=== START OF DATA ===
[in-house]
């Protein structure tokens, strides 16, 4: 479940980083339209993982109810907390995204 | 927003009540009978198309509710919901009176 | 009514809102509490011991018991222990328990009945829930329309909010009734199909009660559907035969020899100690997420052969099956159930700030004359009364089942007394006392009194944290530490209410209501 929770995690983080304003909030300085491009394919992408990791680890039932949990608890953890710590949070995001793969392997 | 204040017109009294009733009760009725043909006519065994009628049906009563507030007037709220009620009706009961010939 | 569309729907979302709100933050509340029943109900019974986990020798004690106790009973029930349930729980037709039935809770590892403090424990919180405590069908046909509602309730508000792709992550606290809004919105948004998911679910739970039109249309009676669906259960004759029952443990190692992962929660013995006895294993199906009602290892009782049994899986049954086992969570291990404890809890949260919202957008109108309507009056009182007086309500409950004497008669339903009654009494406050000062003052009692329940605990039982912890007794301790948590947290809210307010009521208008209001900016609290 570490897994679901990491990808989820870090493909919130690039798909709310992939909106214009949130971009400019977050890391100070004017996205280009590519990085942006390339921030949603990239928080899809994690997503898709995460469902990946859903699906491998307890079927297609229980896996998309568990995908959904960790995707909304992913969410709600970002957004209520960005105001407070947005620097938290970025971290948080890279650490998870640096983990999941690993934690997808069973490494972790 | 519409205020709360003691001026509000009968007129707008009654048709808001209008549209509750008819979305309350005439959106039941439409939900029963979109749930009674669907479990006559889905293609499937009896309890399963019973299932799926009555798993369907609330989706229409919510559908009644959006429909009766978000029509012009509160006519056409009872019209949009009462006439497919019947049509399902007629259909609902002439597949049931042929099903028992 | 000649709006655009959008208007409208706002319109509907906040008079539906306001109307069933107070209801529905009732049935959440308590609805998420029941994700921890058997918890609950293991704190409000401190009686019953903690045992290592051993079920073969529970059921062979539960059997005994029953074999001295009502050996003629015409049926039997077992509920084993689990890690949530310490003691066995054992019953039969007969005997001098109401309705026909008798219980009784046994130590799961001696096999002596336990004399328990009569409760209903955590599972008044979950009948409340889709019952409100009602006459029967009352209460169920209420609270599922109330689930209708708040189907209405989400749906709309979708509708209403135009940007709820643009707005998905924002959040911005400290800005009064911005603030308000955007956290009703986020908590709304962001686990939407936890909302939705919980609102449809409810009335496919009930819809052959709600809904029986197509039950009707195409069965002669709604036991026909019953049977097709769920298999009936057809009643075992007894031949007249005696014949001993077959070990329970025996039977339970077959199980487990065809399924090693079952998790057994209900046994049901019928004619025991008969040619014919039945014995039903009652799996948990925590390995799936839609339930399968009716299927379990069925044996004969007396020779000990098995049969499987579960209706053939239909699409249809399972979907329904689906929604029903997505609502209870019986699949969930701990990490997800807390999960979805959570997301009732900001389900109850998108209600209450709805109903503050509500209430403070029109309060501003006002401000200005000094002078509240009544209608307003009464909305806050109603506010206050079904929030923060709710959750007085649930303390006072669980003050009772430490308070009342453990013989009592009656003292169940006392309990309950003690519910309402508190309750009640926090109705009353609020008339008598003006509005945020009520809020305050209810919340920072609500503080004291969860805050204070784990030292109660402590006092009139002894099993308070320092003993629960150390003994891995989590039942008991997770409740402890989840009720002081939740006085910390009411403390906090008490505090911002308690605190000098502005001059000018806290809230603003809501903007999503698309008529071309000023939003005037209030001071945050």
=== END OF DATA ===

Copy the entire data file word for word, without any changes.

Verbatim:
[in-house]
């Protein structure tokens, strides 16, 4: 479940980083339209993982109810907390995204 | 927003009540009978198309509710919901009176 | 009514809102509490011991018991222990328990009945829930329309909010009734199909009660559907035969020899100690997420052969099956159930700030004359009364089942007394006392009194944290530490209410209501 929770995690983080304003909030300085491009394919992408990791680890039932949990608890953890710590949070995001793969392997 | 204040017109009294009733009760009725043909006519065994009628049906009563507030007037709220009620009706009961010939 | 569309729907979302709100933050509340029943109900019974986990020798004690106790009973029930349930729980037709039935809770590892403090424990919180405590069908046909509602309730508000792709992550606290809004919105948004998911679910739970039109249309009676669906259960004759029952443990190692992962929660013995006895294993199906009602290892009782049994899986049954086992969570291990404890809890949260919202957008109108309507009056009182007086309500409950004497008669339903009654009494406050000062003052009692329940605990039982912890007794301790948590947290809210307010009521208008209001900016609290 570490897994679901990491990808989820870090493909919130690039798909709310992939909106214009949130971009400019977050890391100070004017996205280009590519990085942006390339921030949603990239928080899809994690997503898709995460469902990946859903699906491998307890079927297609229980896996998309568990995908959904960790995707909304992913969410709600970002957004209520960005105001407070947005620097938290970025971290948080890279650490998870640096983990999941690993934690997808069973490494972790 | 519409205020709360003691001026509000009968007129707008009654048709808001209008549209509750008819979305309350005439959106039941439409939900029963979109749930009674669907479990006559889905293609499937009896309890399963019973299932799926009555798993369907609330989706229409919510559908009644959006429909009766978000029509012009509160006519056409009872019209949009009462006439497919019947049509399902007629259909609902002439597949049931042929099903028992 | 000649709006655009959008208007409208706002319109509907906040008079539906306001109307069933107070209801529905009732049935959440308590609805998420029941994700921890058997918890609950293991704190409000401190009686019953903690045992290592051993079920073969529970059921062979539960059997005994029953074999001295009502050996003629015409049926039997077992509920084993689990890690949530310490003691066995054992019953039969007969005997001098109401309705026909008798219980009784046994130590799961001696096999002596336990004399328990009569409760209903955590599972008044979950009948409340889709019952409100009602006459029967009352209460169920209420609270599922109330689930209708708040189907209405989400749906709309979708509708209403135009940007709820643009707005998905924002959040911005400290800005009064911005603030308000955007956290009703986020908590709304962001686990939407936890909302939705919980609102449809409810009335496919009930819809052959709600809904029986197509039950009707195409069965002669709604036991026909019953049977097709769920298999009936057809009643075992007894031949007249005696014949001993077959070990329970025996039977339970077959199980487990065809399924090693079952998790057994209900046994049901019928004619025991008969040619014919039945014995039903009652799996948990925590390995799936839609339930399968009716299927379990069925044996004969007396020779000990098995049969499987579960209706053939239909699409249809399972979907329904689906929604029903997505609502209870019986699949969930701990990490997800807390999960979805959570997301009732900001389900109850998108209600209450709805109903503050509500209430403070029109309060501003006002401000200005000094002078509240009544209608307003009464909305806050109603506010206050079904929030923060709710959750007085649930303390006072669980003050009772430490308070009342453990013989009592009656003292169940006392309990309950003690519910309402508190309750009640926090109705009353609020008339008598003006509005945020009520809020305050209810919340920072609500503080004291969860805050204070784990030292109660402590006092009139002894099993308070320092003993629960150390003994891995989590039942008991997770409740402890989840009720002081939740006085910390009411403390906090008490505090911002308690605190000098502005001059000018806290809230603003809501903007999503698309008529071309000023939003005037209030001071945050």